The issue of racial disparity via the overrepresentation of minorities in the criminal
justice system is not an issue that is new. For decades it has been widely known that although minorities represent a small percentage of the general population of the nation. They are the majority percentage of the population that is in the nation’s prisons and jails. There are a lot of theories that try to address why this is such a problem. Theories and beliefs address the criminal activities of minorities from both the social as well as the individual perspective as well as the role that biases in the legislation plays in the disparate representation. What must be considered is that the criminal justice system is just that, a system. With that being said, it makes more sense to understand the role of disparate representation of minorities from a perspective of the various ways that ethnicity influences the justice process at each and every stage. While a great deal of focus has been placed on the initial contact with the system (i.e. police interaction such as profiling), it needs to be remembered that ethnicity can and does influence courtroom processes as well. Addressed in this paper is the influence that ethnicity has in the courtroom and how this influence adds to the problem of racial disparity in American prisons.
Is Ethnicity an Influential Factor?
It would be ideal for justice to truly be equal for all but research into the issue of the overrepresentation of minorities in American prisons shows that this really may not be the case at all. At virtually every stage of the judicial process ethnicity seems to play an influential factor. Even in the most complex cases that carry the heaviest penalties, this has proven to be the case. Such cases are capital punishment cases.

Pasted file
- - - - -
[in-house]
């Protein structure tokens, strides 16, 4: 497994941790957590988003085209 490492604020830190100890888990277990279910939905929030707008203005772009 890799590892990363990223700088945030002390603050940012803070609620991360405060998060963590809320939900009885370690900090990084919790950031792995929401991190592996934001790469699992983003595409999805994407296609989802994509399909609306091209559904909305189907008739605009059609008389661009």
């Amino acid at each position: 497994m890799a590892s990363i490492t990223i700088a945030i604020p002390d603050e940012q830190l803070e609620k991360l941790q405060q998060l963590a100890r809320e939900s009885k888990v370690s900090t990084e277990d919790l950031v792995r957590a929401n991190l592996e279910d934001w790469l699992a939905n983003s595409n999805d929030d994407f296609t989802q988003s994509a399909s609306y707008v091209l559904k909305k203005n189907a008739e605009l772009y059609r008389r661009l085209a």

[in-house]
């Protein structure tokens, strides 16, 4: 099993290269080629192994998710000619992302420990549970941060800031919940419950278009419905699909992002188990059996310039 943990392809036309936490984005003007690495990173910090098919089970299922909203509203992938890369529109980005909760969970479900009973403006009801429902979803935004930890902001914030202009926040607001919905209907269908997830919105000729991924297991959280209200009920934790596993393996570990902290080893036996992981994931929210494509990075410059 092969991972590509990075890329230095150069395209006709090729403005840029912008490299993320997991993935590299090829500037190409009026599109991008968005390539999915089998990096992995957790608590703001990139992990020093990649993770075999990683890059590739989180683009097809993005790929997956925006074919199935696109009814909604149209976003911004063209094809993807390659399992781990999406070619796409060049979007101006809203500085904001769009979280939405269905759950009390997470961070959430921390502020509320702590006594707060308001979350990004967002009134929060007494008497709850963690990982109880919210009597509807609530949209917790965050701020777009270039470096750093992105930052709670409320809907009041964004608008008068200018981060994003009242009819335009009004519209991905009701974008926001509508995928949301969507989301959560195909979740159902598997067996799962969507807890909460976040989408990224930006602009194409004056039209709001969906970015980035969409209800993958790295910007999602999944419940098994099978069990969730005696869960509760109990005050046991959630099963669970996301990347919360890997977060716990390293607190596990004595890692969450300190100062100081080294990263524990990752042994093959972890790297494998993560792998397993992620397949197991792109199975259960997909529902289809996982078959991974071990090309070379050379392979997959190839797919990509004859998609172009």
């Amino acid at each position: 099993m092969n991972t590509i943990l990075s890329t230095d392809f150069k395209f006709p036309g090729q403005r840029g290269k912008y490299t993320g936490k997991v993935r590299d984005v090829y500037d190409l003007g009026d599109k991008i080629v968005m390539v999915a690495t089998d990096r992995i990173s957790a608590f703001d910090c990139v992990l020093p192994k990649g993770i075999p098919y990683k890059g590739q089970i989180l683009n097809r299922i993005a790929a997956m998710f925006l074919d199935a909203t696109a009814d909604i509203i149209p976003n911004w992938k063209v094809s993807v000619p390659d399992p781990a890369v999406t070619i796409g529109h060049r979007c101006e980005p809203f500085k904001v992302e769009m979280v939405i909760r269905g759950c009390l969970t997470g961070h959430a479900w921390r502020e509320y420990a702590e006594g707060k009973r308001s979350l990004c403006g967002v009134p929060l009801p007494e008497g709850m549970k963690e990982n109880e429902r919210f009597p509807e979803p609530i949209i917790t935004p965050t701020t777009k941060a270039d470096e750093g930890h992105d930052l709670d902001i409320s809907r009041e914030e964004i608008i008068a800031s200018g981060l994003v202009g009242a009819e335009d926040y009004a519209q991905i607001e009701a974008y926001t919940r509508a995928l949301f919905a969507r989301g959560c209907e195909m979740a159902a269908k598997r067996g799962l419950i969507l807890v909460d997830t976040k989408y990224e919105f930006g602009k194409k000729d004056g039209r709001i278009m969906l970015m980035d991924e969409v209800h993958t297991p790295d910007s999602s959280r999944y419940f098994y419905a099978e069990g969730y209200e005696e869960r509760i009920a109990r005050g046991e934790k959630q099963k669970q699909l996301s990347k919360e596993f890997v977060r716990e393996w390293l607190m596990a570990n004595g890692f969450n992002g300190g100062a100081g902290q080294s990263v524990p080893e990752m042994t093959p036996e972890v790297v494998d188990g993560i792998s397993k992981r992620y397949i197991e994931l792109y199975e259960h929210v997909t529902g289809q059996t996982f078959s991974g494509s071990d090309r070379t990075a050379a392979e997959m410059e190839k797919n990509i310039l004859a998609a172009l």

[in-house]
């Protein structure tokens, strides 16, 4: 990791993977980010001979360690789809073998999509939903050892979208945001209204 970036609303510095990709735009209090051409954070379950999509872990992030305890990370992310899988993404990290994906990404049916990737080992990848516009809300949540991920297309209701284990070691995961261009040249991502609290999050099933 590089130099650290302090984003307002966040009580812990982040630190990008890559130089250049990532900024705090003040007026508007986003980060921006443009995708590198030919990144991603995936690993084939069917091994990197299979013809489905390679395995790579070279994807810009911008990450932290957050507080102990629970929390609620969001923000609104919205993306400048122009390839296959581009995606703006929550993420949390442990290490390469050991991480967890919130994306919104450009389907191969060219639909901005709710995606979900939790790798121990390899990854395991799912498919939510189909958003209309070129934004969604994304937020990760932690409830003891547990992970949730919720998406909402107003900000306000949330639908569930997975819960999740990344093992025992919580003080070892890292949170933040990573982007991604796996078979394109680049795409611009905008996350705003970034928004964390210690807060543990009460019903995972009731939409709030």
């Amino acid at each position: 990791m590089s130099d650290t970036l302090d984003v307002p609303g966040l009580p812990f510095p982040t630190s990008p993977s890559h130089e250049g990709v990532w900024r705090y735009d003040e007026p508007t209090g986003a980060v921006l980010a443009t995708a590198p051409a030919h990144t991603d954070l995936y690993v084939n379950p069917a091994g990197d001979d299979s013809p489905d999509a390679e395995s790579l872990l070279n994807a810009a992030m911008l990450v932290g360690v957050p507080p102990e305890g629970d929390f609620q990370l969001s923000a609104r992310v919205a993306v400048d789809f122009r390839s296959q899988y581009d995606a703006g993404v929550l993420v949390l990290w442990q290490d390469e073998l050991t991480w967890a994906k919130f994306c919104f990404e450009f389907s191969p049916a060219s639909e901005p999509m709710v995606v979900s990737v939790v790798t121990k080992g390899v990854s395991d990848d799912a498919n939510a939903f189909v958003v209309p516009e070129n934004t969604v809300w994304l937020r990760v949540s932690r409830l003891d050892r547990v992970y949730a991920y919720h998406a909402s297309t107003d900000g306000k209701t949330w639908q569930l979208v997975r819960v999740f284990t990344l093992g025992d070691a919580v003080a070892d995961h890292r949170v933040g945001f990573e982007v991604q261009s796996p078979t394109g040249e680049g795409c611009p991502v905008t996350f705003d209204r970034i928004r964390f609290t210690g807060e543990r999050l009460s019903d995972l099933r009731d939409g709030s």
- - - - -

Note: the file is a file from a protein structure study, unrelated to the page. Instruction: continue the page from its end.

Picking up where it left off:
One of the first roles that ethnicity plays that influences the judicial process is in regard to race of the victim and the offender. A study conducted by Phillips (2008), shows that “blacks who kill whites are more likely to be sentenced to death than any other racial combination”. This has led to the overrepresentation of African American on death row. Making the fact that ethnicity is an influential factor even more clear is the fact that, “while white victims account for approximately one-half of all murder victims, 80% of all capital cases involve white victims” (American Civil Liberties Union, 2003). It is alarming that ethnicity would play such a clear role in this aspect of the court process but it certainly is not the only area of the judicial process where this is of concern. There is even statistical evidence that shows that the race of the defendant and the victim play a role in whether or not the prosecution files charges as well as the severity of the plea agreement offered in non-capital punishment cases (Phillips, 2008).
Ethnically motivated behaviors have even been statistically shown to exist on the bench. This is largely made possible by the fact that judges have historically had a large deal of discretion with regard to the sentences that they hand down. It is also affected by the fact that it is the responsibility of the judge to ensure that the jury is properly vetted and educated with regard to their roles and understanding of aspects of the case. If jury is not properly vetted, the result is an unfair trail because the jury is unable to meet the challenges of accurately assessing the reliability of the evidence and testimony that is presented in the case. The role of the jury is so significant that it is imperative that their decisions are not based on the ethnicity of those involved. Still it is a problem, and worse, it can be a problem that can be extremely damaging by way of jury nullification.